Fed officials’ comments of continuous QE failed to boost equities
Treasury yields drop
Statements from two Federal Reserve officials on Tuesday dispelling expectations that the US central bank would reduce quantitative easing anytime soon failed to lift equities in pre-US open trade on Wednesday. Futures on the Dow, S&P, NASDAQ and Russell 2000 all traded lower, having hit record highs in early January.
Both gold and the dollar traded higher.
Global Financial Affairs
In Europe, the STOXX 600 Index was mostly flat, with soft profit guidance from Danish wind farm developer Orsted (CSE:ORSTED) weighing on utilities and offsetting gains led by French grocer Carrefour (PA:CARR) following a merger approach by Canadian convenience store operator Couche-Tard (TSX:ATDb).
Stocks in Asia were mixed, with China’s Shanghai Composite (-0.25%) leading the declines among the major regional benchmarks due to concerns on rising virus cases in northern China as well as heightened tension in US-China relations. Sources in Washington say that President Donald Trump is still considering adding Alibaba (NYSE:BABA) and Tencent (NYSE:TME) to the China investment ban.
Japan’s Nikkei 225 (+1%) outperformed, extending a bull run to its fifth session in a row and hitting a 30-year high thanks to a rally in semiconductors on expectations of a strong recovery in the industry.
American shares crawled higher on Tuesday on conflicting coronavirus news. COVID-19 has reared its head again in China, and Sweden has announced tighter restrictions to reduce the spread of the virus while the ongoing vaccine rollout is still expected to facilitate the world moving on from the pandemic.
However, the story of the day was Treasuries, after Federal Reserve Bank of St Louis President James Bullard reiterated that the only policy on the Fed docket right now is getting the economy through the pandemic, with the same message repeated later by Boston Fed chief Eric Rosengren.
What is surprising, however, is that these statements did not prompt investors to increase risk or buy equities. Rather, they bought Treasuries. After all, investors should be happy to know that the Fed is avoiding repeating the 2013 “taper tantrum,” when the Fed began unloading its fattened spreadsheet, sending a ripple of panic that markets would collapse.
Also, falling yields should alleviate concerns of rising inflation and how that might affect any economic recovery from the worst recession since the Great Depression.
Is cheap money no longer enough to keep pushing stocks higher? Investors may have found themselves unsure what do amid the cacophony of headlines as the Democrats move to impeach President Trump for the second time.
The divide among Americans identifying with the two political parties has deepened, and the fallout can be seen on social media—both Facebook (NASDAQ:FB) and Twitter (NYSE:TWTR) banned Trump, while Google (NASDAQ:GOOGL), Amazon (NASDAQ:AMZN) and Apple (NASDAQ:AAPL) cut off Parler, an app conservatives were migrating to even before the Trump ban.
Yields, including on the 10-year note, gapped down—a rarity recently—after yesterday’s shooting star developed when rates failed to breach the top of a falling channel.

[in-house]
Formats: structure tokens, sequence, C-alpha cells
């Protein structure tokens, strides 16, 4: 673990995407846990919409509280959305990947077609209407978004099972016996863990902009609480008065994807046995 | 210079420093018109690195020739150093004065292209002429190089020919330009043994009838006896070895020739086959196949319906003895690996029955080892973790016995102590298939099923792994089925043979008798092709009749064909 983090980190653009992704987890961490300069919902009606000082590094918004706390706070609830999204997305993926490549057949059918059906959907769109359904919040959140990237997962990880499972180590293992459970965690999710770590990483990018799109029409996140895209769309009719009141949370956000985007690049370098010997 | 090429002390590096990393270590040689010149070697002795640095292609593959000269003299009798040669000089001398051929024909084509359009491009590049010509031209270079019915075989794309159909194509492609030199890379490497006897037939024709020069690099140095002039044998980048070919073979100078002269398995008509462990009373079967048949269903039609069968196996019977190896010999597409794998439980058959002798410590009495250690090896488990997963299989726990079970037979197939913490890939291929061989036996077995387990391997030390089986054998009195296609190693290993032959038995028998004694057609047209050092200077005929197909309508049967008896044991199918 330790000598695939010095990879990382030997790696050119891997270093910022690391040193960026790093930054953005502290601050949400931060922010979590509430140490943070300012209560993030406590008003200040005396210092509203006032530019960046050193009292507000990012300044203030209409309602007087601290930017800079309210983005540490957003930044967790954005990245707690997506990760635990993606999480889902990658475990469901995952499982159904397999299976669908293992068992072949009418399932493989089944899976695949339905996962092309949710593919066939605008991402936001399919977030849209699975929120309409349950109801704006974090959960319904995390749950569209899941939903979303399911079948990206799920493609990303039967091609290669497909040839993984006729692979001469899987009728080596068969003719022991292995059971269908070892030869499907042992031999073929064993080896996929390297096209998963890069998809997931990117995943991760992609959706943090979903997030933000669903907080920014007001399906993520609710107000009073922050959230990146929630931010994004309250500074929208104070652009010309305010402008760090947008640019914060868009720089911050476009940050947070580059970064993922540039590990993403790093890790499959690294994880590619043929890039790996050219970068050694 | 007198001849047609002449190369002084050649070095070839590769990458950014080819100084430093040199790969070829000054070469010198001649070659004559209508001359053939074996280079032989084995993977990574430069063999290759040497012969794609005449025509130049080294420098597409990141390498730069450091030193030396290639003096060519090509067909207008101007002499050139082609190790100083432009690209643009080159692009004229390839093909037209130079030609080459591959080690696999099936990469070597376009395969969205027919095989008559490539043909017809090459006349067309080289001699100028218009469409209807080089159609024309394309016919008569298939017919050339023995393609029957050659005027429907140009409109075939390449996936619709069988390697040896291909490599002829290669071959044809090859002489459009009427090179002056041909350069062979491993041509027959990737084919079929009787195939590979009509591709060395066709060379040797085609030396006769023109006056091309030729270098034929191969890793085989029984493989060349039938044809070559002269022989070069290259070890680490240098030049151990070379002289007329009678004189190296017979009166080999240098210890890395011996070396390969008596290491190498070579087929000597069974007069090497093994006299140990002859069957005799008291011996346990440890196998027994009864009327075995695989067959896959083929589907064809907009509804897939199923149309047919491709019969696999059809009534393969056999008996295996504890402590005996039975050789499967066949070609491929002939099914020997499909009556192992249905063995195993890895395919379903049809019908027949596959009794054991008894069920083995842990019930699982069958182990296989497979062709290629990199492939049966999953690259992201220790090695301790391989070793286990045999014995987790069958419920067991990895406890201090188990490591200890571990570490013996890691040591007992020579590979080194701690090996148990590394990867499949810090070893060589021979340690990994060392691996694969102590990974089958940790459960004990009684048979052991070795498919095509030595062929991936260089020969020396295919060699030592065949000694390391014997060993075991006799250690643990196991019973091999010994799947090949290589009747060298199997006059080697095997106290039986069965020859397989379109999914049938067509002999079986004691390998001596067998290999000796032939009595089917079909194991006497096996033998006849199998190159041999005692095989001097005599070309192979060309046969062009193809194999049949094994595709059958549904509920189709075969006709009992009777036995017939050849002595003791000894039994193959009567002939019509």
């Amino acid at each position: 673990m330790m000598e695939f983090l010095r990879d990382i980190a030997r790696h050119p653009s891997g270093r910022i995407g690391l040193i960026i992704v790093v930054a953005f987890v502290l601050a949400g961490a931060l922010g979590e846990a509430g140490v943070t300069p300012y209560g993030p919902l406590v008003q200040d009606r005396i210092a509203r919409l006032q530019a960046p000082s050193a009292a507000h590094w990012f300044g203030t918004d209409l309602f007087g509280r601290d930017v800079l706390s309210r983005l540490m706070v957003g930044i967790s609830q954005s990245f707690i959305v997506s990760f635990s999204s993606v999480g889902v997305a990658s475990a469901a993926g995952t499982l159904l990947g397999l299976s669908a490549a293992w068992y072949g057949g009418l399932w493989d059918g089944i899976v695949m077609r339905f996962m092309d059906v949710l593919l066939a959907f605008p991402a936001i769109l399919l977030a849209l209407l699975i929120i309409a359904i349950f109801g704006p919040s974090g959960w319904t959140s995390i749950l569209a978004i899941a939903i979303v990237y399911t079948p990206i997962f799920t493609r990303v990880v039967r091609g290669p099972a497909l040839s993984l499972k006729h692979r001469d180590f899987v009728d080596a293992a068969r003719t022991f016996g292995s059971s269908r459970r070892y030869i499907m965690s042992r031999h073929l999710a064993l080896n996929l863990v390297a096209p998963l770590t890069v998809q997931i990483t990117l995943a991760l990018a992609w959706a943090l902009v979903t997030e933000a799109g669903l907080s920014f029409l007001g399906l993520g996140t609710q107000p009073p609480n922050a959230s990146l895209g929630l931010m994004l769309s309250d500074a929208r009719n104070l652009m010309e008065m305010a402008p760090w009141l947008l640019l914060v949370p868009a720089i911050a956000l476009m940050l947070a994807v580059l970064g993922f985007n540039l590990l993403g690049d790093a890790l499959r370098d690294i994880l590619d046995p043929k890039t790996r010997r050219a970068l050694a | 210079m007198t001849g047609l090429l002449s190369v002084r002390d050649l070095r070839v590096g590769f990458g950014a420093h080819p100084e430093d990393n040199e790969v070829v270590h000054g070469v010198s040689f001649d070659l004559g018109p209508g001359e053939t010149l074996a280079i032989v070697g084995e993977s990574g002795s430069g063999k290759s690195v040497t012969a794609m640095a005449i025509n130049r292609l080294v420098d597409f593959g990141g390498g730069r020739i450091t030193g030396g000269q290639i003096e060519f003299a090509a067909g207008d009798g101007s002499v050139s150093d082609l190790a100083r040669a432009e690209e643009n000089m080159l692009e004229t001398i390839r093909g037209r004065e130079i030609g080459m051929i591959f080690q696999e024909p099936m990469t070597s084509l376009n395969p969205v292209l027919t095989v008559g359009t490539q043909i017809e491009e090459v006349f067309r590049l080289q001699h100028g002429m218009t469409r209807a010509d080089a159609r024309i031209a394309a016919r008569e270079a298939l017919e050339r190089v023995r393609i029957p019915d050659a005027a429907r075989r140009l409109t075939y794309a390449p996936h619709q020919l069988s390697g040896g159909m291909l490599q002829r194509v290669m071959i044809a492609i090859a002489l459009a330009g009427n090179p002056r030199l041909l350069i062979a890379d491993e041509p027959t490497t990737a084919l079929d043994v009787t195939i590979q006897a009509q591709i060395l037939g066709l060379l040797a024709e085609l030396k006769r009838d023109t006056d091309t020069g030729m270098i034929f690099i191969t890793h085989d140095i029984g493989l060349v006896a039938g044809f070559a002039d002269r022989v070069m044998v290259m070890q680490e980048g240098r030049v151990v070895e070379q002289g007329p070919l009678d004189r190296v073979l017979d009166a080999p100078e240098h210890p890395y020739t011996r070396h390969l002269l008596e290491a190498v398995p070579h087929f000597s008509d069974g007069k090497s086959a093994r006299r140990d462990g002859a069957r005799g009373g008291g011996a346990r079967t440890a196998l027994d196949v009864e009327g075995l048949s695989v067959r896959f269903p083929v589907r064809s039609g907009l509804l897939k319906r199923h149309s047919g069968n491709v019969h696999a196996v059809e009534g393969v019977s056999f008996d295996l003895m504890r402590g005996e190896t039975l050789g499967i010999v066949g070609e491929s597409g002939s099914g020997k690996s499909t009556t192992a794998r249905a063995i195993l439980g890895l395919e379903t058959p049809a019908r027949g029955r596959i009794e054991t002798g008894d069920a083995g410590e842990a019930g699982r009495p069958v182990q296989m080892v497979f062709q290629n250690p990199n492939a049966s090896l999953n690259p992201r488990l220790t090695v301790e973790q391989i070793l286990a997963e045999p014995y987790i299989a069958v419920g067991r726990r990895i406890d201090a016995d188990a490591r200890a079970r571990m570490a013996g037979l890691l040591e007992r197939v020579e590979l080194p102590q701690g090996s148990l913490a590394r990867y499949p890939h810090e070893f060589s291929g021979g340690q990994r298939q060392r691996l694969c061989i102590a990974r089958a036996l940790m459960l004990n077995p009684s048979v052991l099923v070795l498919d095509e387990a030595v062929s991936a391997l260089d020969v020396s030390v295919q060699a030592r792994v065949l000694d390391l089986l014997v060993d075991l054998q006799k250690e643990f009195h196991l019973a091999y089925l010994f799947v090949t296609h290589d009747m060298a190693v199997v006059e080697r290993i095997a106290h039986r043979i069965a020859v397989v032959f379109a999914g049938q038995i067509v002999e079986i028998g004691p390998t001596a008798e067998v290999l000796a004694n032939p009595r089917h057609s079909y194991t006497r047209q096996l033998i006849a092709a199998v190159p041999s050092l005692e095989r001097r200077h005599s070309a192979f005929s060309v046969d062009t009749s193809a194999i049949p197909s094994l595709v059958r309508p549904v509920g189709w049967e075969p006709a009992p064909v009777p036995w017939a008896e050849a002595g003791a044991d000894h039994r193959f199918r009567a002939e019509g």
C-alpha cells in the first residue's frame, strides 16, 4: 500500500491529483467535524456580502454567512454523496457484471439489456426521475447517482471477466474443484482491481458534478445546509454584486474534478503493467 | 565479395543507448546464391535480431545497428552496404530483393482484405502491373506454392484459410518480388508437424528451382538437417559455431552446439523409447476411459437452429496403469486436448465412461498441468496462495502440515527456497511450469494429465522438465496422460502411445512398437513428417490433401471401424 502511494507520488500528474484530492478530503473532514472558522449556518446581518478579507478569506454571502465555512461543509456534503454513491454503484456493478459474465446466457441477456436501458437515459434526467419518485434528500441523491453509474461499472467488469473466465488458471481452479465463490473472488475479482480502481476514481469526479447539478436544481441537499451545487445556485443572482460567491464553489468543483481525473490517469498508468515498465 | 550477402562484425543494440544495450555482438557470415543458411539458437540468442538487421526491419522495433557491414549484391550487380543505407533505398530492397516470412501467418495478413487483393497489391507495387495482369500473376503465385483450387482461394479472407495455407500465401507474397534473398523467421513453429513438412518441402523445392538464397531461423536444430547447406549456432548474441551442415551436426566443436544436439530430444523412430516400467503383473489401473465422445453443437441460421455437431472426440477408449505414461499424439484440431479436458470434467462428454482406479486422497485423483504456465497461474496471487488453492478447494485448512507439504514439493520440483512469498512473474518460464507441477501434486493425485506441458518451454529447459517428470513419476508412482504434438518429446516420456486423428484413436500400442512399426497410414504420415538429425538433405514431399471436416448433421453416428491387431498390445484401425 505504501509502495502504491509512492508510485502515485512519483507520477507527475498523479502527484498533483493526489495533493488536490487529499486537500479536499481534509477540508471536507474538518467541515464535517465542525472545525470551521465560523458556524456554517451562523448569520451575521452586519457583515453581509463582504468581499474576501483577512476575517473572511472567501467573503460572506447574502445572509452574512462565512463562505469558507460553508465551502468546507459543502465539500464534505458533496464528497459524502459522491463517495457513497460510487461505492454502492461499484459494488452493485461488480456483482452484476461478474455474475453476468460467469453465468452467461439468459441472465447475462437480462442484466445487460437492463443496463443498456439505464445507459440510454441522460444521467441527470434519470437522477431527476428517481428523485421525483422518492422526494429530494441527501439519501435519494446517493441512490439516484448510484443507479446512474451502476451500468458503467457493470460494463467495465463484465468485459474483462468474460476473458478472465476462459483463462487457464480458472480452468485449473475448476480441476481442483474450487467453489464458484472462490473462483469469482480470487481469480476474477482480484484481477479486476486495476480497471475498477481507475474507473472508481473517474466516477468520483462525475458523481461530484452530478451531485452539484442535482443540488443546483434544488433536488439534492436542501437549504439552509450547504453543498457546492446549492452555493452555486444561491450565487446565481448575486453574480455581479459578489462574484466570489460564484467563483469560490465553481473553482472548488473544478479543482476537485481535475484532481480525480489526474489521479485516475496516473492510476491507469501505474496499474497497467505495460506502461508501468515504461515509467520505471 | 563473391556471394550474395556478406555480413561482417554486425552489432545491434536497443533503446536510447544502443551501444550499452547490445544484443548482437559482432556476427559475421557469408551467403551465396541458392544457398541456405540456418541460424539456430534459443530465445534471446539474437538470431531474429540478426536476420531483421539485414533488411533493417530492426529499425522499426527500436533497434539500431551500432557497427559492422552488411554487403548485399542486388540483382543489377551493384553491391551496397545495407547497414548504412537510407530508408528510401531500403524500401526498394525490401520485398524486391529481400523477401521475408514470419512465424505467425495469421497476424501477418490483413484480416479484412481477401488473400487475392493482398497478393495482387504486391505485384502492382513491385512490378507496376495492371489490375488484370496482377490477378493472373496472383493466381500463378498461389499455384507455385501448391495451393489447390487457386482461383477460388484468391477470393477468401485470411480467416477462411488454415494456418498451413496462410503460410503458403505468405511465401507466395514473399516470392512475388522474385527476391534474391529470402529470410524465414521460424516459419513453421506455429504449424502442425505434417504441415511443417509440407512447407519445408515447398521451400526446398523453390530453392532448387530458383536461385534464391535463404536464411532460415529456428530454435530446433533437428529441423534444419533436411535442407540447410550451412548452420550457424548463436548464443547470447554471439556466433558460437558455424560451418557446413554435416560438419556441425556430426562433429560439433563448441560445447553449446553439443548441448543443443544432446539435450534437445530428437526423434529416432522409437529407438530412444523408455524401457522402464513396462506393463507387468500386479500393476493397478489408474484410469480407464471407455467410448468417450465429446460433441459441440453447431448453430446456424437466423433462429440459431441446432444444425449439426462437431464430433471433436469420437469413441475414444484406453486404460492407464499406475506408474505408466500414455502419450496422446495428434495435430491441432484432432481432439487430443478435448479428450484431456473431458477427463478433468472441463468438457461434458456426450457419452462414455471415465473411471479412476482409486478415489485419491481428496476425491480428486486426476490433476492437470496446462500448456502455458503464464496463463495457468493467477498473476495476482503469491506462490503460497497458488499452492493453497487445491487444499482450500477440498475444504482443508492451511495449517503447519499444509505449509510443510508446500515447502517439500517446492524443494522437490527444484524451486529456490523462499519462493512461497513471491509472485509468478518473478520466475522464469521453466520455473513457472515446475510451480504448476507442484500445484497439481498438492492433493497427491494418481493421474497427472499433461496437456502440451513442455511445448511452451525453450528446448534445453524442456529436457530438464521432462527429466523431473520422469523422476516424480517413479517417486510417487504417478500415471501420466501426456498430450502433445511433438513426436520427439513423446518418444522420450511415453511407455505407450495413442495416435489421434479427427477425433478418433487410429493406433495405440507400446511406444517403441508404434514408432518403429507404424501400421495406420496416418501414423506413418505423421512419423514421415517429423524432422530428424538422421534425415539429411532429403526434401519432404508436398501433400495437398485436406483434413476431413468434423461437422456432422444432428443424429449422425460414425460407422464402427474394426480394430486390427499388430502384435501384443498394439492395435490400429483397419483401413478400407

Yields are likely to return toward the bottom of the channel, whose technical significance is underlined by the 50 DMA.
The dollar rebounded from a second-day loss to gain slightly.
Yesterday, it completed a bearish engulfing pattern, having neared the supported-resistance zone since Dec. 3 and the 50 DMA “guarding” the falling trendline.
Gold is squeezed between the 50 DMA resistance and the 200 DMA support.
The yellow metal is struggling between the resistance of a falling channel in place after it hit its first record since 2011, during August 2020 and a potential H&S bottom.
Bitcoin found its footing on the support of Monday’s hammer, above the uptrend line since the Dec. 12 low.
Although the cryptocurrency’s price and volume indicators provided sell signals, we still consider it a buying dip that provides an attractive risk-reward ratio if the timing is right.
Oil is on course for its longest upward streak in two years, after it neared the $54 level, for the first since Jan. 24—well before the pandemic hit markets.
On the other hand, if the price closes at this point, it will have created a shooting star, while the RSI is the most overbought since April 2019.
Today, US CPI figures are released at 8.30 ET.
EIA’s crude oil inventory report prints today at 10.30 ET.
US President-elect Biden plans to lay out proposals for fiscal support on Thursday.
US initial jobless claims data is released on Thursday.
On Friday US retail sales, industrial production, business inventories and consumer sentiment figures are reported.
JPMorgan Chase (NYSE:JPM) Citigroup (NYSE:C) and Wells Fargo (NYSE:WFC) will kick off earnings season on Friday.
Futures on the S&P 500 Index gained 0.2%.
The Stoxx Europe 600 Index was little changed.
The MSCI Asia Pacific Index climbed 0.5%.
The MSCI Emerging Markets Index rose 0.5%.
The Dollar Index gained less than 0.1% to 90.14.
The euro fell 0.1% to $1.2196.
The British pound climbed 0.1% to $1.368.
The Japanese yen was little changed at 103.74 per dollar.
The yield on 10-year Treasuries decreased one basis point to 1.12%.
The yield on two-year Treasuries jumped less than one basis point to 0.15%.
Germany’s 10-year yield dipped three basis points to -0.50%.
West Texas Intermediate crude rose 0.4% to $53.51 a barrel.
Gold strengthened 0.1% to $1,856.63 an ounce.